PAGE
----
UNITED NATIONS GENERAL ASSEMBLY
22 October 2012
The Rights of Indigenous Peoples
Statement by Ms Tanisha Hewanpola, First Secretary
Australian Mission to the United Nations
Thank you Mr Chair
Australia accords the highest priority to Indigenous issues and is encouraged that these are being given due recognition and attention by the United Nations and Member States. However, while substantial progress has been made to promote and protect the rights of Indigenous peoples, we, like others, recognise that much more needs to be done.
Australia is a proud supporter of the United Nations Declaration on the Rights of Indigenous Peoples. In line with the Declaration and the theme of the Second International Decade’s ‘Partnership for action and dignity’, we continue to develop Indigenous policy in a spirit of partnership and mutual respect.
The principles of the Declaration – particularly those relating to participation, economic and social development and rights – are embodied in Australia’s Closing the Gap strategy, our overall approach to addressing Indigenous disadvantage.
The rights of Indigenous peoples and their development are interdependent, and we share the Secretary-General’s view that the inclusion of Indigenous peoples’ rights in the post-2015 development agenda is critical in supporting the Declaration and improving the lives of Indigenous peoples globally.
It is unacceptable that Indigenous populations around the world continue to face ongoing disadvantage. To address this domestically, the Australian Government has made an unprecedented investment of $5.2 billion in funding for employment, education, health services, community development and community safety, to improve the lives of Indigenous Australians, and in particular to provide a better future for Indigenous children.
Australia also recognises the importance of forging relationships of mutual respect. We are committed to strengthening the partnership between Indigenous peoples and the State which underpins our efforts to close the gap. To further this commitment, the Australian Government has provided $29.2 million over five years for the establishment and operation of the National Congress of Australia’s First Peoples to enable Indigenous peoples’ voices to be heard in the development of policy on strategic national issues which affect the lives of Indigenous Australians.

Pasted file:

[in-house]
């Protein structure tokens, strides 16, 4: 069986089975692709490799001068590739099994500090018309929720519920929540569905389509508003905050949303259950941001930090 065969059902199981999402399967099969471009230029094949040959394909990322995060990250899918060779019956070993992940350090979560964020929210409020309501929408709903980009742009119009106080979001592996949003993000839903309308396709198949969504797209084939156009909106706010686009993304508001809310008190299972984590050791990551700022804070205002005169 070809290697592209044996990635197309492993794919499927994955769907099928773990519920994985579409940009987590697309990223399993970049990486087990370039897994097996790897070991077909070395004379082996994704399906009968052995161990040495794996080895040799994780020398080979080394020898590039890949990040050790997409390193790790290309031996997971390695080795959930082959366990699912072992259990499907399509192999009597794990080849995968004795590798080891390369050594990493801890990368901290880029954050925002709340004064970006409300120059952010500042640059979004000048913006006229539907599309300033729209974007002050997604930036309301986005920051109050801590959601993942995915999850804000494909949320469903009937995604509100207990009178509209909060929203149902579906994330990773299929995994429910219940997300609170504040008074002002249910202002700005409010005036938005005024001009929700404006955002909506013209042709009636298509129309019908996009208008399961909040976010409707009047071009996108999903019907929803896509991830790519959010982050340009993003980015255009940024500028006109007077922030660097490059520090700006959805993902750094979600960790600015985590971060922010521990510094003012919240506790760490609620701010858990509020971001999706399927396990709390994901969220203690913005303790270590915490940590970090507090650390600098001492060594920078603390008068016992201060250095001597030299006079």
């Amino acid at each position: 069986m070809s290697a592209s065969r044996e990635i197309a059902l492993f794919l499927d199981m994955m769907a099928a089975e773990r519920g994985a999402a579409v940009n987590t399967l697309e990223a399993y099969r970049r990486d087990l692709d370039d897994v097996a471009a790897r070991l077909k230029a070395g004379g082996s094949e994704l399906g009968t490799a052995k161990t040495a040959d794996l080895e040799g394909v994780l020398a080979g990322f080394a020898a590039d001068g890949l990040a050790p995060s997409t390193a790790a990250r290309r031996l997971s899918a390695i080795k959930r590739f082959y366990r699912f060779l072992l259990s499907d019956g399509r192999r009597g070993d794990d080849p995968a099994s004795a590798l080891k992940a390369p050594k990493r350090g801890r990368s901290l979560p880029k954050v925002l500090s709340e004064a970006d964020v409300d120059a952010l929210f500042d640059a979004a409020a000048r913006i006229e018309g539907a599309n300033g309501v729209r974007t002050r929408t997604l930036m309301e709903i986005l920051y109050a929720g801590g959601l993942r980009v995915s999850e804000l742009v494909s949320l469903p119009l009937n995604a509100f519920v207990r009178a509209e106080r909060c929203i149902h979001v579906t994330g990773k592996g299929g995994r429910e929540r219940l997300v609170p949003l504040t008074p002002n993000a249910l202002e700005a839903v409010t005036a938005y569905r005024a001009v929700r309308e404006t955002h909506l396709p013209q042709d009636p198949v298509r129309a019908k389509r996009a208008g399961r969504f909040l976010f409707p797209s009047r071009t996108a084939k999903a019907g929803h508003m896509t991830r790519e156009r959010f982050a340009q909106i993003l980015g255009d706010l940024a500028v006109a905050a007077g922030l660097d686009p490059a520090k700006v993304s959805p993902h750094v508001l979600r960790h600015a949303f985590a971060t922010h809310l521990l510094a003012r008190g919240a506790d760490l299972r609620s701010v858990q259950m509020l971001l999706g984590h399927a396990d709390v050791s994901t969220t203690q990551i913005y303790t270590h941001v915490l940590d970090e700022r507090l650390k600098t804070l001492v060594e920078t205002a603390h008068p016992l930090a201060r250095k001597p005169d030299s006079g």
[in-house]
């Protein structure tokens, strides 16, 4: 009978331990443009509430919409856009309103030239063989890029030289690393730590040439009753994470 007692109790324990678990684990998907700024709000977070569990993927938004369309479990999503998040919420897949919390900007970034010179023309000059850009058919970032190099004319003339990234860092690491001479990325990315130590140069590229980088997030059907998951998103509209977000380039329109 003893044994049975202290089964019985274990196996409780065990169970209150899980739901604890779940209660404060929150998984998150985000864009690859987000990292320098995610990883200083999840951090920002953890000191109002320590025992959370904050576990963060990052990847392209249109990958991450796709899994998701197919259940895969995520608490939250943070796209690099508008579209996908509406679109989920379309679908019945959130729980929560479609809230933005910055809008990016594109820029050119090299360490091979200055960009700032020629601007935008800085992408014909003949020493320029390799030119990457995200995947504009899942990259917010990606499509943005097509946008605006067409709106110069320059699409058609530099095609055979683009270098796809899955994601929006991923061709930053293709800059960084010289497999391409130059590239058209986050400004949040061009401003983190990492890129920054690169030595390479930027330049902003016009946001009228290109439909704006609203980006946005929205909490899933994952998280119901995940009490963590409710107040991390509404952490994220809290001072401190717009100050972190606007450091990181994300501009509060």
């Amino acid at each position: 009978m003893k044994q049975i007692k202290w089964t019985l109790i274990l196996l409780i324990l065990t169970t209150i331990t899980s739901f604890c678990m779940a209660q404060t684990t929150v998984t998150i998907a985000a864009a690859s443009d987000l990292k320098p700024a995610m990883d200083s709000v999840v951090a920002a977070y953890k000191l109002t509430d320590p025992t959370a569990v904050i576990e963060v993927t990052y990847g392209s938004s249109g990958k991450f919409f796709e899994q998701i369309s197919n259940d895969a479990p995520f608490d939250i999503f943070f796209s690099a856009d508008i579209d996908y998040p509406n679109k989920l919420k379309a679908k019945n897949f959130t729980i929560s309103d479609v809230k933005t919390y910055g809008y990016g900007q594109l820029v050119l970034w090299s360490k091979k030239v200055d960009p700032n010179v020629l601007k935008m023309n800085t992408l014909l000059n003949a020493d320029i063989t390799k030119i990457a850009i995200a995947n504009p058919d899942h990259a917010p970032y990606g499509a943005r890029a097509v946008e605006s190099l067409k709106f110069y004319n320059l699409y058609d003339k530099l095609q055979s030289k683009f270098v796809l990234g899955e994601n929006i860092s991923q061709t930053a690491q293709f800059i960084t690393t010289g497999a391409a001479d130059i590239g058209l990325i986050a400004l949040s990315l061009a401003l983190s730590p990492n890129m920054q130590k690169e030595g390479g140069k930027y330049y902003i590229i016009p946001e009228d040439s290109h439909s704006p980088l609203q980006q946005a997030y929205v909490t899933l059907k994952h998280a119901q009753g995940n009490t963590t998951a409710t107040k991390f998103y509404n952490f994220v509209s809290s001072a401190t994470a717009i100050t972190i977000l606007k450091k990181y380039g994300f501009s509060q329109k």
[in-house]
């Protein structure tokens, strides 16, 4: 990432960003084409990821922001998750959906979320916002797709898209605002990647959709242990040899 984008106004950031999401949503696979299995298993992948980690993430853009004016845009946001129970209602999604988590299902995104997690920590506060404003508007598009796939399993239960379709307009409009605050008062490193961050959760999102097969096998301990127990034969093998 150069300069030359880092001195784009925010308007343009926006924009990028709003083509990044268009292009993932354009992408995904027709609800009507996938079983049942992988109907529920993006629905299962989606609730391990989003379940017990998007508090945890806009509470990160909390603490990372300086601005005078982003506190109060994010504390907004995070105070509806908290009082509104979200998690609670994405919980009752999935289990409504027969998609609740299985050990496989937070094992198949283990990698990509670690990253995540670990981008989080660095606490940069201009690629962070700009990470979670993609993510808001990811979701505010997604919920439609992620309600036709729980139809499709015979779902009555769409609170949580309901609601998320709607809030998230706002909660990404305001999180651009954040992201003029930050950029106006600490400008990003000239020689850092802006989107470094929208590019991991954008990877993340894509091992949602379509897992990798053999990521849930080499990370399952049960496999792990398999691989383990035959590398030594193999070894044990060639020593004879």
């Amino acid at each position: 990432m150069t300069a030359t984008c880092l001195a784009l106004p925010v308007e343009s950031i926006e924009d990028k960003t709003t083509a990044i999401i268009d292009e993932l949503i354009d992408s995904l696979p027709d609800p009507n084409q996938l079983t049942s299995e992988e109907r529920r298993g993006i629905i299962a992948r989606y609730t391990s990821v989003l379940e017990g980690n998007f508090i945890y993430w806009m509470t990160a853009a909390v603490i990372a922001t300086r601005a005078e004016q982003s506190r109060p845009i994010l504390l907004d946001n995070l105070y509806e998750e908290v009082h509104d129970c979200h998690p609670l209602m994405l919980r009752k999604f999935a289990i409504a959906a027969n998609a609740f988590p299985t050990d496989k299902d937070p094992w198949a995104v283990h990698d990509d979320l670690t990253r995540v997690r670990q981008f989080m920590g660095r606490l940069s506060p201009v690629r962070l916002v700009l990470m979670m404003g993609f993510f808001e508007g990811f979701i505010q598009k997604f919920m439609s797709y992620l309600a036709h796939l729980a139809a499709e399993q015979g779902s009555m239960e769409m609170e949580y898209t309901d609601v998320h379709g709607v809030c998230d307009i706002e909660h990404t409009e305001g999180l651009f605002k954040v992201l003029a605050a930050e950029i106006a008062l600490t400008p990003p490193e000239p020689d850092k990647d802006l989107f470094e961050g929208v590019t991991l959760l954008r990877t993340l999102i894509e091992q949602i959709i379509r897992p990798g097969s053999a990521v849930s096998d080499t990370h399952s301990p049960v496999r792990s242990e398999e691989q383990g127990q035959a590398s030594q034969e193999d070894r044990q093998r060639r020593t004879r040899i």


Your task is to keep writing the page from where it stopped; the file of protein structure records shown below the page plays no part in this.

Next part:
In recognition of the importance of developing leadership skills amongst Indigenous Australians and their communities, we have also committed $10 million annually to support individual leadership opportunities and programs. This is one important way in which the Australian Government is supporting Indigenous Australians to achieve outcomes in the areas of participation, education, employment, land rights, knowledge and governance.
As the Secretary-General’s report acknowledges, Constitutional recognition of Indigenous peoples is an important step in guaranteeing the inclusion and promotion of the rights of Indigenous peoples. Constitutional recognition has the ability to inspire and empower Indigenous Australians, and we are actively pursuing options to secure the recognition of Indigenous Australians in our Constitution. As an interim step towards achieving constitutional change, the Australian Government has proposed an Act of Recognition that will acknowledge the unique and special place of Australia’s first peoples.
Australia looks forward to further progress to promote and protect the rights of Indigenous peoples at the international level during the upcoming World Conference on Indigenous Peoples in 2014. Australia is a proud supporter of the World Conference, and would like to take this opportunity to once again thank the Plurinational State of Bolivia for its initiative in pursuing this proposal. The World Conference will not only focus international attention on the rights of Indigenous peoples around the world, but will also provide a unique opportunity for Member States, civil society and Indigenous peoples to share experiences and challenges and work together to develop best practice solutions. We welcome, in this regard, the decision of the President of the General Assembly to appoint John Henriksen as a representative of Indigenous peoples, to co-facilitate the recent discussions on modalities for the Conference.
Full Indigenous and civil society participation is critical to the success of the Conference, and we strongly encourage all Member States to support Indigenous representatives and civil society to participate. As the reports of the Secretary-General and Special Rapporteur highlight, ensuring full and effective consultation with, and participation of, Indigenous peoples in matters that concern them should be a priority of the highest order for all Member States and UN entities.